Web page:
States That Have Approved Medical Marijuana for Autonomic Dysfunction
So far, no states have approved medical marijuana for the treatment of autonomic dysfunction. However, Arkansas, Montana, New Mexico, New York and Pennsylvania have approved medical marijuana for the treatment of neuropathy.
However, in Washington D.C., any condition recommended by DC-licensed physician can be approved for medical marijuana. California allows medical marijuana for “any debilitating illness where the medical use of marijuana has been deemed appropriate and has been recommended by a physician.’” In Nevada, other conditions are subject to approval, and in Connecticut, the Department of Consumer Protection may approve other medical conditions. Patients in Massachusetts may be able to get legal access, as the state approves “other conditions as determined in writing by a qualifying patient’s physician.” In Oregon and Rhode Island, “other conditions are subject to approval.”
Recent Studies on Cannabis’ Effect on Autonomic Dysfunction
- Autonomic Dysfunction. (2016, May 13). Healthline. Retrieved from http://www.healthline.com/health/autonomic-dysfunction – Overview1.
- Autonomic Nervous System Disorders. (2016, February 2). Medline Plus. Retrieved from https://medlineplus.gov/autonomicnervoussystemdisorders.html.
- Autonomic Neuropathy or Autonomic Dysfunction (Syncope): Information and Instructions. (2016, November 30). Cleveland Clinic. Retrieved from http://my.clevelandclinic.org/health/articles/autonomic-neuropathy-autonomic-dysfunction-syncope-information-instructions.
- Bátkai, S., Pacher, P., Osei-Hyiaman, D., Radaeva, S., Liu, J., Harvey-White, J., Offertaler, L., Mackie, K., Rudd, M.A., Bukoski, R.D., and Kunos, G. (2004). Endocannabinoids Acting at Cannabinoid-1 Receptors Regulate Cardiovascular Function in Hypertension. Circulation, 110(14), 1996–2002. Retrieved from https://www.ncbi.nlm.nih.gov/pmc/articles/PMC2756479/.
- Baty, D.E., Zhang, M., Li, H., Erb, C.J., Adler, M.W., Ganea, D., Loftus, C.M., Jallo, J.I., and Tuma, R.F. (2008). Cannabinoid CB2 receptor activation attenuates motor and autonomic function deficits in a mouse model of spinal cord injury. Clinical Neurosurgery, 55, 172-7. Retrieved from https://www.cns.org/sites/default/files/clinical_neuro/chapter23.pdf.
- Cassano, T., Calcagnini, S., Pace, L., De Marco, F., Romano, A., & Gaetani, S. (2017). Cannabinoid Receptor 2 Signaling in Neurodegenerative Disorders: From Pathogenesis to a Promising Therapeutic Target. Frontiers in Neuroscience, 11, 30. Retrieved from https://www.ncbi.nlm.nih.gov/pmc/articles/PMC5288380/.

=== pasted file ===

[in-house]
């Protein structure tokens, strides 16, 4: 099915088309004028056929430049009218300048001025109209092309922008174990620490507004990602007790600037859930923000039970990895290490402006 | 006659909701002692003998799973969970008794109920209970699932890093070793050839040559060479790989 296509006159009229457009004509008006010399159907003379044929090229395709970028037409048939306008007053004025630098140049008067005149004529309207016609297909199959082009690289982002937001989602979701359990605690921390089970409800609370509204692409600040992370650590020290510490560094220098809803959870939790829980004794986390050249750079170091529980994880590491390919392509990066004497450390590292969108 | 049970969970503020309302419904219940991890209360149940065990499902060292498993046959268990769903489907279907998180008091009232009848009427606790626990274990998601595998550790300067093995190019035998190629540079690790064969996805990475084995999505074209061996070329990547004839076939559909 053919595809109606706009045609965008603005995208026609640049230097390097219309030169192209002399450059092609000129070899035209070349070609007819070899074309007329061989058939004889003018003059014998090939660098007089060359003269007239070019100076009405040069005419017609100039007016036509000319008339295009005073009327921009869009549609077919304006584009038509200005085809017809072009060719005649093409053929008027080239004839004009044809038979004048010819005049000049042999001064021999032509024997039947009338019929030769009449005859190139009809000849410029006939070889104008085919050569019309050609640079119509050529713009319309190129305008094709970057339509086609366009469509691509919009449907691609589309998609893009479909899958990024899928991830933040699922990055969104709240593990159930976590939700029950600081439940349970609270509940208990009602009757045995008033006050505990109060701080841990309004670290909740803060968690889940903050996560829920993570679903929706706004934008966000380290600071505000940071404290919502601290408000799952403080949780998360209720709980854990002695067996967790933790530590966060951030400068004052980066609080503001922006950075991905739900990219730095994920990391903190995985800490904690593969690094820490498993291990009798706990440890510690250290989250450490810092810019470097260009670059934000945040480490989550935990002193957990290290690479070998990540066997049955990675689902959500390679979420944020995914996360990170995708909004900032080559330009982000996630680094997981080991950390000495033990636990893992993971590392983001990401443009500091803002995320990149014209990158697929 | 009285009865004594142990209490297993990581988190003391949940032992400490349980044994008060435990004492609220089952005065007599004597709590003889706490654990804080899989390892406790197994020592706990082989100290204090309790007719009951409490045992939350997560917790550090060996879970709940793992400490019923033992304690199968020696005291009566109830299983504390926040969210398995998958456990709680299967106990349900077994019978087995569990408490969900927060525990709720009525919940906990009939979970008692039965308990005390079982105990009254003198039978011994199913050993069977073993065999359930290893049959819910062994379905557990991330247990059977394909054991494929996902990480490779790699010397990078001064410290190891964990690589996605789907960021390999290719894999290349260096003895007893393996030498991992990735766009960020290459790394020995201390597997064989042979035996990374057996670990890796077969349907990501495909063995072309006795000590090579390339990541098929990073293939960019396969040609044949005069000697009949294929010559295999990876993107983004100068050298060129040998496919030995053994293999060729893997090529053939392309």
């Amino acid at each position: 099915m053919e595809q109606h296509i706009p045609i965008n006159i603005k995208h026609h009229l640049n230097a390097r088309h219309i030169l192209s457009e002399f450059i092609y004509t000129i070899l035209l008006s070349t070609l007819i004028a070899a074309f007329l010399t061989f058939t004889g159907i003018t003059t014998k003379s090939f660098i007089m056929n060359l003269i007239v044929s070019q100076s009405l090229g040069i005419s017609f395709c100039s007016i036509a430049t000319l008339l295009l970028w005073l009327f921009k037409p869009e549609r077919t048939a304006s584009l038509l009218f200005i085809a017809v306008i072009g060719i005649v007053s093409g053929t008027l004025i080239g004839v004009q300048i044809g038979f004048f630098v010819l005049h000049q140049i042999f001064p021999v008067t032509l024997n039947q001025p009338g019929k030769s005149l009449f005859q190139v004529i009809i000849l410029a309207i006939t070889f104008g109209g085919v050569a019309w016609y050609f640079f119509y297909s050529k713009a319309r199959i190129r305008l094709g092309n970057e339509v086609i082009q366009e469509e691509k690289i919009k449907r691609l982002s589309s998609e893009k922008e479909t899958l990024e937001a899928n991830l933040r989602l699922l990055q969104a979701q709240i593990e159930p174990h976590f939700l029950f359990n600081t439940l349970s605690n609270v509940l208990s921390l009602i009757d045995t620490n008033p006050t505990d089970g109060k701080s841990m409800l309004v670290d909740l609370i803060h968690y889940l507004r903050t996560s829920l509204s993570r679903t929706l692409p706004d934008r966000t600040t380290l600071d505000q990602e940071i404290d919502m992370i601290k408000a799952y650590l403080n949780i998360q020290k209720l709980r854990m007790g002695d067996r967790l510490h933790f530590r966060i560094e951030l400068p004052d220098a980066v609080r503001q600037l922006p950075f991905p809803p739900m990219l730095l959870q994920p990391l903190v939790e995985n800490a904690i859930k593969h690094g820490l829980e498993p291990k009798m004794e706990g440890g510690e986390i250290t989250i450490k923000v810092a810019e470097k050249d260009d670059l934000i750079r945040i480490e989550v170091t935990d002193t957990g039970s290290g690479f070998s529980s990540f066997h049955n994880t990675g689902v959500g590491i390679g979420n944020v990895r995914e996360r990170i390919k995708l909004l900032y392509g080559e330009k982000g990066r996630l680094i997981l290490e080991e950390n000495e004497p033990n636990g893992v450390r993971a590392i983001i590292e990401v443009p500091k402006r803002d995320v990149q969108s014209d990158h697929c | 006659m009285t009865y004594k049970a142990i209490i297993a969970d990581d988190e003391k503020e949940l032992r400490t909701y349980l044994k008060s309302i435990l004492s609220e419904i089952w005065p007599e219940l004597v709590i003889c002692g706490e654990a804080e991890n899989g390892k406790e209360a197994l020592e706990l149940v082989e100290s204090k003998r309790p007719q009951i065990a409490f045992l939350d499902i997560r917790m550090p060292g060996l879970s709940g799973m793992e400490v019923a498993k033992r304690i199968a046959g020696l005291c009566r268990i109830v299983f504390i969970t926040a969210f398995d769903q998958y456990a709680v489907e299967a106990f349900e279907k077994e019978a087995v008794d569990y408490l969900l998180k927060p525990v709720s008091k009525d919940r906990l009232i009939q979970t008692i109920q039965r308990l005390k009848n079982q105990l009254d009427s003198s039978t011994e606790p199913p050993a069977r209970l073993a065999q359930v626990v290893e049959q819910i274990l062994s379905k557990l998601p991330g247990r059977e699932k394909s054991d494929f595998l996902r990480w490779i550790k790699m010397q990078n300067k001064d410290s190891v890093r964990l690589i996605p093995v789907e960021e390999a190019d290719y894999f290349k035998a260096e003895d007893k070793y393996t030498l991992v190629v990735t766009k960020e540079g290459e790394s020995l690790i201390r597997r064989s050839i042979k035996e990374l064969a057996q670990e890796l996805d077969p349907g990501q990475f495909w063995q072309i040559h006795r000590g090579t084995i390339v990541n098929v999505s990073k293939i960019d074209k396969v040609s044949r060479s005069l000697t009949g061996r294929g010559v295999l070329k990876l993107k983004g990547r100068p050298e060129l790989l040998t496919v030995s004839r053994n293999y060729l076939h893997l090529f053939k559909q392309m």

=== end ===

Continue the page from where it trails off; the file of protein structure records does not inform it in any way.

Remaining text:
- Croxford, J.L., Pryce, G., Jackson, S.J., Ledent, C., Giovannoni, G., Pertwee, R.G., Yamamura, T., and Baker, D. (2008, January). Cannabinoid-mediated neuroprotection, not immunosuppression, may be more relevant to multiple sclerosis. Journal of Neuroimmunology, 193(1-2), 120-9. Retrieved from http://www.jni-journal.com/article/S0165-5728(07)00396-7/fulltext.
- Di Marzo, V., Bifulco, M., and De Petrocellis, L. (2004, September). The endocannabinoid system and its therapeutic exploitation. Nature Reviews, 3(9), 771-84. Retrieved from http://www.nature.com/nrd/journal/v3/n9/full/nrd1495.html.
- Herradon, E., Martin, M.I., and Lopez-Miranda, V. (2007, November). Characterization of the vasorelaxant mechanisms of the endocannabinoid anandamide in rat aorta. British Journal of Pharmacology, 152(5), 699-708. Retrieved from https://www.ncbi.nlm.nih.gov/pmc/articles/PMC2190007/.
- Kubajewska, I., and Constantinescu, C.S. (2010, August). Cannabinoids and experimental models of multiple sclerosis. Immunobiology, 215(8), 647-57. Retrieved from http://www.sciencedirect.com/science/article/pii/S0171298509001442.
- Stanley, C.P., and O’Sullivan, S.E. (2014, March). Cyclooxygenase metabolism mediates vasorelaxation to 2-arachidonoylglycerol (2-AG) in human mesenteric arteries. Pharmacological Research, 81, 74-82. Retrieved from https://www.ncbi.nlm.nih.gov/pmc/articles/PMC3992009/.
- Szabo, B., Nordheim, U., and Niederhoffer, N. (2001, May). Effects of cannabinoids on sympathetic and parasympathetic neuroeffector transmission in the rabbit heart. The Journal of Pharmacology and Experimental Therapeutics, 297(2), 819-826. Retrieved from http://jpet.aspetjournals.org/content/297/2/819.long.